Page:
DC’s new approach to continuity demolishes old ways of thinking to embrace the company’s best ideas and give readers the credit they deserve.
Warning: contains mild spoilers for Infinite Frontier #0, Batman/Catwoman #1, and Future State: Teen Titans #2!
If there’s a topic that’s more contentious than any other among comic fans, it’s the role continuity plays in the stories they love – which is why it’s so shocking to see DC demolishing its approach to continuity, even if it’s in favor of something better. The motto of the comic giant’s new Infinite Frontier era is, “it all matters.” The “all” in this case is every story DC has ever told, from Batman’s mainstream adventures to his time as a vampire, and every one of the various mutually exclusive origins ever given to Supergirl. So, how is this possible?
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DC’s Apocalyptic Dark Nights: Death Metal saw the Multiverse recreated without boundaries. DC’s official canon is that for almost the last decade of their comics, time and reality have been warped by outside forces who are now thankfully out of the picture. But “fixing” reality is hard to do when events have now played out in multiple different ways, so rather than try to forge a new continuity by selectively excluding stories that many fans love, DC’s new policy is that all these timelines have effectively been merged together. The damage is fixed, things are back to normal, many characters have even been brought back to life, and many more are now undergoing “unification” – remembering multiple versions of their lives not as an unpleasant, fractured experience, but as a collage of events that brought them to a new, complete understanding of who they are.
It’s an ambitious approach that actually mimics how fans have always understood comics – that every Batman story adds to the idea of who Batman is, even if it’s not “in continuity” – but also opens up every DC story ever told to writers, giving them free rein to bring back the best ideas. Already, Batman #106 has casually referenced the forgotten Batman: Cataclysm event, while Future State: Teen Titans took the opportunity to fold in ideas from their animated adaptations, adding characters like Red X and the Unkindness to comic canon. But it’s not just about the stories DC is welcoming back into the fold – it’s how they’re doing it.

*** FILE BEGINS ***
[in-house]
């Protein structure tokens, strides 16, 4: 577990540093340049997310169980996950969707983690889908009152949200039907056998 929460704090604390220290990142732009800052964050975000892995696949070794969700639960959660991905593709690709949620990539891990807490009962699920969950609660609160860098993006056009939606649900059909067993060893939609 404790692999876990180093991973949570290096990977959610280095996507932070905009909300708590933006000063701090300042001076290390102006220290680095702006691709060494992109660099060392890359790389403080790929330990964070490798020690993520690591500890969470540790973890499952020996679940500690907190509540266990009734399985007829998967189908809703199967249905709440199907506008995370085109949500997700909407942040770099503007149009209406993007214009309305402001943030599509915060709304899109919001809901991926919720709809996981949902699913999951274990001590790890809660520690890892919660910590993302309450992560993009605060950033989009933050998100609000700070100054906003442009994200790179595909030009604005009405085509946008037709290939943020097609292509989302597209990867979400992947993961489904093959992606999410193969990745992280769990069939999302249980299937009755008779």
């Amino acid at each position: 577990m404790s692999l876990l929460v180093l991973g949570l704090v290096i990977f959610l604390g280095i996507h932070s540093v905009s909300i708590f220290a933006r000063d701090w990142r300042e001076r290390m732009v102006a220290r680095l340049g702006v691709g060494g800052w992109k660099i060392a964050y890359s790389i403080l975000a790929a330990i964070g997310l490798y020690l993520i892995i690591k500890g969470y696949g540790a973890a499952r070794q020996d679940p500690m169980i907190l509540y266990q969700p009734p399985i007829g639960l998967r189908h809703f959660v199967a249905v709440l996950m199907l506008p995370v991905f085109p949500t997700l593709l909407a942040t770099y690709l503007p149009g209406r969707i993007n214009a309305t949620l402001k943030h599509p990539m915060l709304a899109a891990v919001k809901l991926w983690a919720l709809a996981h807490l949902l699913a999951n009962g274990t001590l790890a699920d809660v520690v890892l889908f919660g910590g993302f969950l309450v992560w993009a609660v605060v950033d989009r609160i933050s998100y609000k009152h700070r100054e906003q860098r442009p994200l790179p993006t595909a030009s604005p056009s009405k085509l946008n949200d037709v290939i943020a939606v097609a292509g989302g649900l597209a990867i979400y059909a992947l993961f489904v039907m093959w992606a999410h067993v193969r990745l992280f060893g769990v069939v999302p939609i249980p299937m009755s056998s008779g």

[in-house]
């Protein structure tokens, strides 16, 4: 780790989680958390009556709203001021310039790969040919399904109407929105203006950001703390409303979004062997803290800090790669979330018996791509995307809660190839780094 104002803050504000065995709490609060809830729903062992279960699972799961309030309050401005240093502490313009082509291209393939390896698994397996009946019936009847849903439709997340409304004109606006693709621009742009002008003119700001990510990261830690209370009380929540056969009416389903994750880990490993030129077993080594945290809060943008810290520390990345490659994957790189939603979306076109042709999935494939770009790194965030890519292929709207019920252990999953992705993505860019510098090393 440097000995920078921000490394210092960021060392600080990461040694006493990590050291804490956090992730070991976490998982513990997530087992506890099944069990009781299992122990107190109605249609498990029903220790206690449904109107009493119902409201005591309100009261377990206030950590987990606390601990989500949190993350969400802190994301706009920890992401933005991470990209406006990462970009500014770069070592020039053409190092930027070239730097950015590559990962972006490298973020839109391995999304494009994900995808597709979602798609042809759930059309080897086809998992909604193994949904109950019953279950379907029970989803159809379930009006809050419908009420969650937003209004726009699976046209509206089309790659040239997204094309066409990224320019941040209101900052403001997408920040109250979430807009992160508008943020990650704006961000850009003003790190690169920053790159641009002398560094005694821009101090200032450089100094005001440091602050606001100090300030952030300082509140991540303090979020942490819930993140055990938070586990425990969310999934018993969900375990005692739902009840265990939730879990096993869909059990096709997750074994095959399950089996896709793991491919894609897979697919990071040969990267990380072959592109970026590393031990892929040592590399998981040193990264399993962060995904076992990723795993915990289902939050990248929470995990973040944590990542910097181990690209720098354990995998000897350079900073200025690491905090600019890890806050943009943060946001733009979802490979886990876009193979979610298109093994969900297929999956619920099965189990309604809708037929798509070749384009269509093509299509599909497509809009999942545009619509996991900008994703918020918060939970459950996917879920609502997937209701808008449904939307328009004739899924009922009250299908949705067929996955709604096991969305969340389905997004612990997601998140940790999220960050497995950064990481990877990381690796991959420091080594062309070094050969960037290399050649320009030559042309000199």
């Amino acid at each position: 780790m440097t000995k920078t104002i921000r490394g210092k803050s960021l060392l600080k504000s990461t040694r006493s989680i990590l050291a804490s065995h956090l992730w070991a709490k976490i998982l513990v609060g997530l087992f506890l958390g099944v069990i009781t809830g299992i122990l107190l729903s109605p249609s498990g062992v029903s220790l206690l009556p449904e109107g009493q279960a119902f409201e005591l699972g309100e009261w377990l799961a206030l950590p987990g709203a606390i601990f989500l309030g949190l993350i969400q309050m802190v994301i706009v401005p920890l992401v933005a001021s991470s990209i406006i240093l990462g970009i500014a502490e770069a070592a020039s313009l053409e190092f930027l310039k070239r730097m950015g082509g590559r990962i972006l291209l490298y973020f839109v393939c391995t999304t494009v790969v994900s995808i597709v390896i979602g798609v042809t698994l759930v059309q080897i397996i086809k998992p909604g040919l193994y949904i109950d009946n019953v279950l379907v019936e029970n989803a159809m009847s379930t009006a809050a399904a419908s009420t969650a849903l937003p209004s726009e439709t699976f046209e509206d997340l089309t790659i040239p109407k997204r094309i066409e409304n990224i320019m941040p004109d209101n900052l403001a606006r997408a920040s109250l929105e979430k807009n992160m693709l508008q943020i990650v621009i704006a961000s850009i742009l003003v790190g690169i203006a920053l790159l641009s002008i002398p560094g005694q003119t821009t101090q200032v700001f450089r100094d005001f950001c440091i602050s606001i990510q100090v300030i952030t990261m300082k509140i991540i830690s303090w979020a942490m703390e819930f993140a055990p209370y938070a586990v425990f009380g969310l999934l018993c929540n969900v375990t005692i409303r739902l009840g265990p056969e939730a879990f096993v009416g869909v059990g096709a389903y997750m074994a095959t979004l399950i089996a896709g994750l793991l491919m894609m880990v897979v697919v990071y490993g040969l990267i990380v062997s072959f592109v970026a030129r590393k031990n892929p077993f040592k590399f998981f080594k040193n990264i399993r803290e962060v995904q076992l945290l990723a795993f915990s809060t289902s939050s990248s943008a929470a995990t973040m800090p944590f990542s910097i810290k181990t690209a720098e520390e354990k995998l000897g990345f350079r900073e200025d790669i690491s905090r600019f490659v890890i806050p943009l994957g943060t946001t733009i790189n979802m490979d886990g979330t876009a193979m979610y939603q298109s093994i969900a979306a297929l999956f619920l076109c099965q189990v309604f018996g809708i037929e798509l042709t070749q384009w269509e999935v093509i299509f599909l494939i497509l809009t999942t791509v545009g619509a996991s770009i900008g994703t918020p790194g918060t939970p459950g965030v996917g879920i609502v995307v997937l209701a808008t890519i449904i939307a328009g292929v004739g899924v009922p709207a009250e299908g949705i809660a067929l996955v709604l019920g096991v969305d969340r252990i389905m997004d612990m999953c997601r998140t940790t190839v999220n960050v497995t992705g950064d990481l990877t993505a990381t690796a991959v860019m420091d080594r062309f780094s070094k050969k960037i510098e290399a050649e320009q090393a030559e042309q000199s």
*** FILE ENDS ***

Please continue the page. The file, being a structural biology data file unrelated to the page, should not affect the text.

Tom King’s Batman/Catwoman charts the impact of a horrific murder as it reverberates through Bruce Wayne and Selena Kyle’s life together. At the center of this event is Andrea Beaumont – a character famous from beloved animated movie Batman: Mask of the Phantasm, who returns to Gotham as the titular villain from that film. But what’s so special about this is that Andrea is returning, with Tom King’s story implying that some prior comics version of the movie plotline took place in Batman’s past. Likewise, DC’s Future State: Teen Titans took the opportunity to jump ahead in time and introduce Red X as someone the characters already knew from prior adventures.
While the comics are now going back to the start of Red X’s story, what these ambitious moves show is that DC is truly embracing the idea of its new continuity operating with the benefit of fan knowledge. Fans have already met the Phantasm and Red X, and DC acknowledges this by treating them as characters who already exist in comic continuity, even though that hasn’t been true until now. It’s a bold move that brings to mind the MCU’s decision to leap into Spider-Man’s narrative without wasting time on an origin story that everyone in the audience already knows – these characters have already been introduced in other works, so why bother pretending they haven’t?
Fans still need space to get to know these characters, but they don’t necessarily need to see them introduced into the world any more than one has to read a Joker or Lex Luthor origin story to understand what they’re about. By accepting the reality of a media savvy audiences, DC is demolishing many of the demands of contrived continuity to instead give readers the credit they deserve. These stories happened, fans know they happened, and by progressing with that assumption, DC’s Infinite Frontier is already fulfilling its promise of boundless new potential that respects and values everything that came before.
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